Aftermath of the Capitol riots


Courtesy of Creative Commons

Riot Police gathered outside the Capitol building hours prior to the riots and eventual break-in.

Owen McAdams, Staff Writer

January 6 will live on in infamy as the day where rioters pledging allegiance to President Donald Trump stormed into the Capitol building in Washington D.C.  

Crowds broke into the Capitol building damaging and stealing federal property, forcing Congress members to take shelter in locked down areas of the building. It was revealed that some of the rioters were armed, however no skirmish took place. 

Over 160 case files have been opened since the riots, with over 70 people being charged on acts of domestic terrorism, seditious conspiracy and insurrection, said Michael Sherwin, U.S. Attorney for the District of Columbia on Tuesday. Over 110 officers from the D.C. Metro Police and Capitol Police have been injured due to the riots. 

Junior Michael Schworn shared some insight on how this has affected high schoolers. “It is an unnerving time, with both coronavirus and now this. The problem is that I feel almost helpless to the situation that’s unfolding. Most of it seems out of my control.”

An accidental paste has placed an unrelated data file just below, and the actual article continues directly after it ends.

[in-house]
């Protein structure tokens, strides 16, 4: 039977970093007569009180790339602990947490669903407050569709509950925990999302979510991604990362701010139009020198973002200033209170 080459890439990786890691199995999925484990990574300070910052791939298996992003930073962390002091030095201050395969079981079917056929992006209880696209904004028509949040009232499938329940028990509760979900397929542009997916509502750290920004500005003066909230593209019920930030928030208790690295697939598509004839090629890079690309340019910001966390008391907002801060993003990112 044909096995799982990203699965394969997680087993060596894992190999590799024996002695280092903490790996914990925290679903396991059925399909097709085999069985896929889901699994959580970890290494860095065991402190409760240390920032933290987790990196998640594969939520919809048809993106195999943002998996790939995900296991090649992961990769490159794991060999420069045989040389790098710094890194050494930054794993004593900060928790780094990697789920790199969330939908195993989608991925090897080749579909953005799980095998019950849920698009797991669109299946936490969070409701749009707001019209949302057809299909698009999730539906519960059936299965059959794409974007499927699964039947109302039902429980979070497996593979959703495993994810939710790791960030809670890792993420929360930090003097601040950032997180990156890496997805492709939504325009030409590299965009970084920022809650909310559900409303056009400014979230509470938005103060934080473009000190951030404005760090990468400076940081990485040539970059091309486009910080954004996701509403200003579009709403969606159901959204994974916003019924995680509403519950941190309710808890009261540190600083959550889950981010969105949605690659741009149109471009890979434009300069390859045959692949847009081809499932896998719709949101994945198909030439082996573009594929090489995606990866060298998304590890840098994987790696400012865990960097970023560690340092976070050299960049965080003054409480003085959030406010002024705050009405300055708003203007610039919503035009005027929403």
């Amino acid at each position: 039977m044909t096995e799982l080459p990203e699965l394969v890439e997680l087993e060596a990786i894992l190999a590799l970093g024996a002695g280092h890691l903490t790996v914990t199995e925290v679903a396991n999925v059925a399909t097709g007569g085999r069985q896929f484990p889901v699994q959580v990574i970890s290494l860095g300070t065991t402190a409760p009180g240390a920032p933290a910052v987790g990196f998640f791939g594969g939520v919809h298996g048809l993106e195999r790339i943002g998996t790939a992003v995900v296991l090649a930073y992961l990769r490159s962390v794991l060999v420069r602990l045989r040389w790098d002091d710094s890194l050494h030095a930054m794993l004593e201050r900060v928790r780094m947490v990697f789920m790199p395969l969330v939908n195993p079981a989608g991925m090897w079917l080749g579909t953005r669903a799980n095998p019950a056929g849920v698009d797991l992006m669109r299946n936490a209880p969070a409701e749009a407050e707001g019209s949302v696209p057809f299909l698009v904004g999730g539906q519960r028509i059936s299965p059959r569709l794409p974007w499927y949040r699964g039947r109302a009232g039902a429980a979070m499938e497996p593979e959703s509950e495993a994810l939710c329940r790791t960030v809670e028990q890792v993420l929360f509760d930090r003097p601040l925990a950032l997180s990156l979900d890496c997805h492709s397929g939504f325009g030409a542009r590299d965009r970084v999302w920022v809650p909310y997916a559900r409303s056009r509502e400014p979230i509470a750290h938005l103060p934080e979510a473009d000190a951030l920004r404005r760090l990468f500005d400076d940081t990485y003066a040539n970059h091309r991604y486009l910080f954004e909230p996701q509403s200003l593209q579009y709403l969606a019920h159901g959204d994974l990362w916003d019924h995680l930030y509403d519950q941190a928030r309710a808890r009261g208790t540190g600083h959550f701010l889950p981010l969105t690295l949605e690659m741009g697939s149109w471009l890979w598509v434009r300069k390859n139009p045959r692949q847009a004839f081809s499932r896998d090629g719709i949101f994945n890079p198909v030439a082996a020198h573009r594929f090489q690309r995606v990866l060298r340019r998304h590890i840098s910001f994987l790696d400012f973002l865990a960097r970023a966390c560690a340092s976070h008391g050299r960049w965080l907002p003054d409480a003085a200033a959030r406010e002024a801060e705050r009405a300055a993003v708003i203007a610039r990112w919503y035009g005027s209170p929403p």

Fellow junior Ed Gault said, “We are living in a tough time that we all must get through. It has definitely made people a little crazy. I just hope that things calm down before I graduate. It is a very scary time to be thrown into the world. There is a lot of friction politically in America right now.”  

The FBI has released four posters which show a myriad of suspected rioters who are wanted for their part in storming the Capitol. The head of the FBI’s Washington field office, Steven D’Antuono, said on Jan. 13 that the FBI has received over 100,000 videos and photographs from the public regarding information on those wanted by authorities.  

Five people have died as a result of the riots, with three people identified as Rosanne Boyland, Benjamin Phillips, and Kevin Greeson died stemming from “medical emergencies” correlating to the break-in. Capitol Police officer Brian D. Sicknick was fatally injured after being beat on the head with a fire extinguisherand a woman who was identified as Ashli Babbitt, an Air Force veteran, was mortally wounded from a shot after attempting to climb into the barricaded-off Speaker’s Lobby.  

As a result of the riotswhich the House of Representatives says was incited by President Trump, voted to impeach him for a second time, which makes him the first president in U.S. history to be impeached twice. The article of impeachment will now move to the Senate, where a two-thirds majority is required to follow through with removal from office.